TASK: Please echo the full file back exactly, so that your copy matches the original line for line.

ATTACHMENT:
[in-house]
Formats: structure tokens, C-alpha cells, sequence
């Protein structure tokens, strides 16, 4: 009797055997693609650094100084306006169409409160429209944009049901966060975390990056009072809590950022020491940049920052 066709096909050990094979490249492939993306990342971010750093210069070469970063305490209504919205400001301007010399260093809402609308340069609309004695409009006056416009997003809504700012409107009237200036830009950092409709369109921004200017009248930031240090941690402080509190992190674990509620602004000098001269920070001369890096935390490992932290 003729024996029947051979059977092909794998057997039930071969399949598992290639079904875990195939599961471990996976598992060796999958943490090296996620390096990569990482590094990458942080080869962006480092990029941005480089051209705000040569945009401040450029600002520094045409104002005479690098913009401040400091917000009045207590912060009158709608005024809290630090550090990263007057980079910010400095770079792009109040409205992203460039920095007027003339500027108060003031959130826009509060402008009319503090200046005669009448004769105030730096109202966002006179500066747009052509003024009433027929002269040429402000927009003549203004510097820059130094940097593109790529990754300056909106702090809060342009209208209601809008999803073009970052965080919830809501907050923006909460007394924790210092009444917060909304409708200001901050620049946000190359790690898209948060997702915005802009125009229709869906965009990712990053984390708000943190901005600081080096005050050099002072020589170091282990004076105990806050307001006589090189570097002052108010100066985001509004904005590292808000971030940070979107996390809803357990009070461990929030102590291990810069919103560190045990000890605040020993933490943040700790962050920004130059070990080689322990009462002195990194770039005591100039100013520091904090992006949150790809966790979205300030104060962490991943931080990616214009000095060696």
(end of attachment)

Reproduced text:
[in-house]
Formats: structure tokens, C-alpha cells, sequence
């Protein structure tokens, strides 16, 4: 009797055997693609650094100084306006169409409160429209944009049901966060975390990056009072809590950022020491940049920052 066709096909050990094979490249492939993306990342971010750093210069070469970063305490209504919205400001301007010399260093809402609308340069609309004695409009006056416009997003809504700012409107009237200036830009950092409709369109921004200017009248930031240090941690402080509190992190674990509620602004000098001269920070001369890096935390490992932290 003729024996029947051979059977092909794998057997039930071969399949598992290639079904875990195939599961471990996976598992060796999958943490090296996620390096990569990482590094990458942080080869962006480092990029941005480089051209705000040569945009401040450029600002520094045409104002005479690098913009401040400091917000009045207590912060009158709608005024809290630090550090990263007057980079910010400095770079792009109040409205992203460039920095007027003339500027108060003031959130826009509060402008009319503090200046005669009448004769105030730096109202966002006179500066747009052509003024009433027929002269040429402000927009003549203004510097820059130094940097593109790529990754300056909106702090809060342009209208209601809008999803073009970052965080919830809501907050923006909460007394924790210092009444917060909304409708200001901050620049946000190359790690898209948060997702915005802009125009229709869906965009990712990053984390708000943190901005600081080096005050050099002072020589170091282990004076105990806050307001006589090189570097002052108010100066985001509004904005590292808000971030940070979107996390809803357990009070461990929030102590291990810069919103560190045990000890605040020993933490943040700790962050920004130059070990080689322990009462002195990194770039005591100039100013520091904090992006949150790809966790979205300030104060962490991943931080990616214009000095060696």